Technology is transforming payments. Digital innovation is disrupting the instruments (eg cash) and institutions (eg banks) that have historically dominated payments. New players are developing innovative payment solutions that compete with traditional means of payment provided by banks. Incumbents are also redesigning payment systems to make them faster, cheaper and easier to use. And consumers have come to expect continuous improvements in the convenience and safety of payment services. This special issue of the BIS Quarterly Review examines the fast-changing world of payments. The five articles explain the strengths and shortcomings of existing payment systems, describe how these systems are changing and assess emerging solutions.
Payment systems are vital to the functioning of the economy. A payment system is a set of instruments, procedures and rules for the transfer of funds between participants. Safe and efficient transfers underpin the purchase and sale of goods, services and financial instruments. Indeed, a pre-condition for engaging in transactions is trust that payments will be executed. Established payment systems have evolved to become safer, faster and cheaper. As Bech and Hancock (2020, in this issue) explain, wholesale payment systems – for large-value transfers, mainly between banks – have experienced successive waves of innovation over the past few decades. Retail payment systems – for low-value but high-volume transfers between consumers and businesses – initially lagged behind but are now changing rapidly. Changes to payment systems require coordination among many participants. Wholesale systems typically have a small number of participants and include the central bank in a leading role, which helps to align incentives to change. As a result, innovations are simpler to develop and implement in wholesale systems. Retail payment systems are becoming increasingly convenient, instantaneous and available 24/7. Nevertheless, payment systems still suffer from shortcomings in two areas: access and cross-border payments. Large numbers of people have limited or no access to a bank or other type of account for making payments, especially in emerging market and developing economies. Obstacles to opening a payment account include high costs and a lack of documentation or trust. Furthermore, crossborder payments remain slow, expensive and cumbersome. As Bech, Faruqui and Shirakami (2020, in this issue) explain, the coordination problem among participants is especially acute for cross-border payments because changes involve multiple systems, currencies, and legal and regulatory regimes. Furthermore, risks associated with money laundering and terrorist financing can be more difficult to manage across borders. A high share of cross-border payments flows through correspondent banks. Correspondent banking is an arrangement whereby one bank holds deposits owned by other banks and provides those banks with payment and other services. The number of correspondent banks fell by about 20% between 2011 and 2018. Rice, von Peter and Boar (2020, in this issue) find that all regions experienced a decline, not only those jurisdictions with a blemished record for corruption or inadequate crossborder information-sharing. The retreat of correspondent banks is a potential concern because it might result in higher costs for cross-border payments, less diversity in available products or services, or even a loss of access to the global banking system, all of which in turn could lead to greater use of informal, unregulated payment networks. Technology is expanding the options for cross-border payments. Fintech and big tech companies are increasingly offering cross-border payment services. Other initiatives aim to improve the infrastructure that links payment service providers in different countries. Bech, Faruqui and Shirakami (2020, in this issue) review initiatives to build payment systems designed to operate across borders, link domestic payment systems or establish procedures for payment service providers to access systems remotely. While there are currently a small number of functioning examples, including in Mexico, South Africa and Switzerland, more such initiatives are being implemented or planned. If successful, these initiatives could help bank-based payment systems remain competitive with alternative arrangements. The most transformative option for improving payments is a peer-to-peer arrangement that links payers and payees directly and minimises the number of intermediaries. Many peer-to-peer arrangements use distributed ledger technology (DLT). Whereas account-based systems record transactions in a central ledger, DLT systems record transactions in multiple places at the same time, resulting in a decentralised, synchronised ledger. Examples that have garnered attention in recent years include Bitcoin and so-called “stablecoin” initiatives like Libra.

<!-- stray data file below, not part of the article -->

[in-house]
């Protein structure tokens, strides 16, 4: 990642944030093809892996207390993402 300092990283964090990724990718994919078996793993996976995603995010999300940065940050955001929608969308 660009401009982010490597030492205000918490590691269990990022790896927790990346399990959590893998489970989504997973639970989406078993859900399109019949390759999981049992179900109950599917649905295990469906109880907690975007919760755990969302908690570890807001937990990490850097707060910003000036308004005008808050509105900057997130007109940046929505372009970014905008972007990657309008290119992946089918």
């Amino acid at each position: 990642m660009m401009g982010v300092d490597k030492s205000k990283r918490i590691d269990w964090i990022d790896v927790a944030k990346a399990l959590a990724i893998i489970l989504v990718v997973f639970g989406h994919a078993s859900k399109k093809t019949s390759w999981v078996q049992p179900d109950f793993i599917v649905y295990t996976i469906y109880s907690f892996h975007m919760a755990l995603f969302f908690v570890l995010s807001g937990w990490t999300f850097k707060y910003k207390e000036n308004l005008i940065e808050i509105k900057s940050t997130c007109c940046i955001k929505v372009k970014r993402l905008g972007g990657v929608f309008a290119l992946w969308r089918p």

Central banks are increasingly exploring the desirability and feasibility of establishing their own peer-to-peer systems through digital currencies. Auer and Böhme (2020, in this issue) identify features that a central bank digital currency (CBDC) needs to become a trusted and widely usable medium for retail payments. These include scalability, accessibility, convenience, resilience and privacy. Various technical designs differ in how well they support these features; the challenge is to design a CBDC that combines the virtues of a direct claim on the central bank with the convenience offered by intermediaries. Auer, Cornelli and Frost (2020, in this issue) find that the results of past CBDC pilot projects are mixed, with some projects determining that the costs exceed the benefits but others advancing towards implementation. Central banks in emerging market economies in particular are moving from conceptual research to practical development (Boar, Holden and Wadsworth (2020)). Peer-to-peer arrangements also have the potential to transform wholesale payments. Bech, Hancock, Rice and Wadsworth (2020, in this issue) analyse how tokenisation – or the digital rendition of assets – could improve the clearing and settlement of securities. They conclude that tokenisation might reduce costs and complexity but does not eliminate the risks associated with one party failing to settle transactions. The success of token-based settlement systems could depend on how well they interact with traditional account-based systems.